Bleeding within or around the brain, called intracranial haemorrhage, affects people of all ages including newborns, adolescents, adults and the elderly. It is the most severe kind of stroke. Blood in the brain damages the brain tissue, leading to high rates of death and disability. Currently there are no good treatments for intracranial haemorrhage. This study will examine some of the biological pathways involved when blood in the brain causes brain cells to die.
Earlier research has shown that a pigment found in blood cells called haemoglobin can cause brain inflammation and kill brain cells. The human body has mechanisms to mop up small amounts of haemoglobin but these systems are overwhelmed when significant bleeds occur in the brain. Research has also shown that blocking the activity of a particular immune chemical called interleukin-1 (IL-1) can reduce the cell death caused by haemoglobin.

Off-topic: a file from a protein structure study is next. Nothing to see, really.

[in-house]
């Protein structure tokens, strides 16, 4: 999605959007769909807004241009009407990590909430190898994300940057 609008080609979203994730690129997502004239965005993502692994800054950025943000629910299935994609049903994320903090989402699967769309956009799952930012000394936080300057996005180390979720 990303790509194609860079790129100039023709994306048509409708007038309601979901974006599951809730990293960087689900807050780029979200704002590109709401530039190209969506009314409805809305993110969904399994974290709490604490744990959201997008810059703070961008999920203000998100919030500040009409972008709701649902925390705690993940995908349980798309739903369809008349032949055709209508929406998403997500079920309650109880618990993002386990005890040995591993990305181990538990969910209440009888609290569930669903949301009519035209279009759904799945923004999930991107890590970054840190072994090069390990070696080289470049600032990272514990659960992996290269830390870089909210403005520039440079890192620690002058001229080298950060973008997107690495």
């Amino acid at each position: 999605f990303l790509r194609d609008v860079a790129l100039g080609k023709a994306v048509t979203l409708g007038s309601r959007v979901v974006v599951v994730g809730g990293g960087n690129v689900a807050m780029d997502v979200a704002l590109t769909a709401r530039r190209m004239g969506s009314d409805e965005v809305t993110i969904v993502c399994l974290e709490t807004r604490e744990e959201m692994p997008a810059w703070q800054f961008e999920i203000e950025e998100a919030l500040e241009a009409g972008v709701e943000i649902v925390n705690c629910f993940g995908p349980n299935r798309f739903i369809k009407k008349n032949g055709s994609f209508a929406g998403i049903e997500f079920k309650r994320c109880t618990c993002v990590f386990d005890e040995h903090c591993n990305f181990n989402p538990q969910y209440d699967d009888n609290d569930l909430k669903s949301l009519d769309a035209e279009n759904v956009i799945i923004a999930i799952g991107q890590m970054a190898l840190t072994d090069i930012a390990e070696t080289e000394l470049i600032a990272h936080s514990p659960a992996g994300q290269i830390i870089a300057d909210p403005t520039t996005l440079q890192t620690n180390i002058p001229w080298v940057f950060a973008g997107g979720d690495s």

This study will use human brain cells grown in a laboratory to explore the biological pathways involved when haemoglobin causes cell death. They will test different drug combinations to make the cells better at mopping up haemoglobin and more resistant to dying. Ultimately, this research could identify new treatments to reduce the tissue damage caused by intracranial haemorrhage, thus reducing disability and improving patient outcomes.
11 November 2013